Our initial RNA-IP experiments compared responsive, glucose-fed cells with responsive, galactose-fed cells. As shown in Figs. 1 and 2, these cultures differed in metabolism, but not TNF mRNA. After stimulation with LPS for 1 h, significantly more TNF mRNA was pulled down by the GAPDH Ab in galactose-fed cultures than in glucose-fed cultures (Fig. 3A). This indicates greater GAPDH protein–TNF mRNA binding occurs in galactose-fed cells.
Additionally, GAPDH showed no off-target binding to its own mRNA (Fig 3B). GAPDH mRNA is constitutively expressed and lacks an ARE, making it an unlikely target for GAPDH protein to bind. This made GAPDH mRNA a suitable negative indicator of nonspecific RNAs isolated by the RNA-IP. As shown in Fig. 3B, minimal GAPDH mRNA was pulled down during the RNA-IP. This indicates that there is specificity to the GAPDH protein–TNF-α mRNA interaction. To test whether the increase in GAPDH–TNF mRNA binding reflected an increase in total GAPDH protein, we measured GAPDH protein levels by Western blotting (Fig. 3C). We observed no significant change in GAPDH protein concentration in response to galactose-based media, or in response to stimulation with LPS.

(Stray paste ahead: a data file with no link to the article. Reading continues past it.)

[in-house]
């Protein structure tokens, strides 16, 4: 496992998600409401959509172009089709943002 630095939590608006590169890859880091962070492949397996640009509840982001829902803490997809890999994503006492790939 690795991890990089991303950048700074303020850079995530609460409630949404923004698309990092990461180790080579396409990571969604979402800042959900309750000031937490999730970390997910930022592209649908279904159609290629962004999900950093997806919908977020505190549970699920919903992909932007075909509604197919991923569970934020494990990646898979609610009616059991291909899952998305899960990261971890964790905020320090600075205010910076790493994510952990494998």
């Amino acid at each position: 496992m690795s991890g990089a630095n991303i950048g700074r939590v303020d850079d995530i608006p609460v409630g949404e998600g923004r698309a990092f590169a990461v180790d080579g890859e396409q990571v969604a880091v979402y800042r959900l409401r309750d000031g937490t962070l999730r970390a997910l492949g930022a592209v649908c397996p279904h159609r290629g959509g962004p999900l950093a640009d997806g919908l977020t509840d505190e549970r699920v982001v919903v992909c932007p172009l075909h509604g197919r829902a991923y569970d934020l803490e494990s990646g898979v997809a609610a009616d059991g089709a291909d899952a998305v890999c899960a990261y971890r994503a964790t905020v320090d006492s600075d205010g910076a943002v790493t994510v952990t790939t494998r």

Comparison of glucose-fed and galactose-fed cultures indicated that our hypothesized mechanism of metabolism-sensitive RNA binding took place in monocytes, but under idealized and artificial conditions. We next sought to investigate whether it also took place during endotoxin tolerance. Tolerant THP-1 cells show reduced glycolysis (Fig. 2) and serve as a model for septic shock (47–49).
To determine whether this mechanism participated in tolerance, we again used RNA-IP to probe for interactions between GAPDH protein and TNF-α mRNA. Tolerant cultures were stimulated with LPS for 24 h prior to assay, whereas responsive cultures were not exposed to any LPS prior to assay.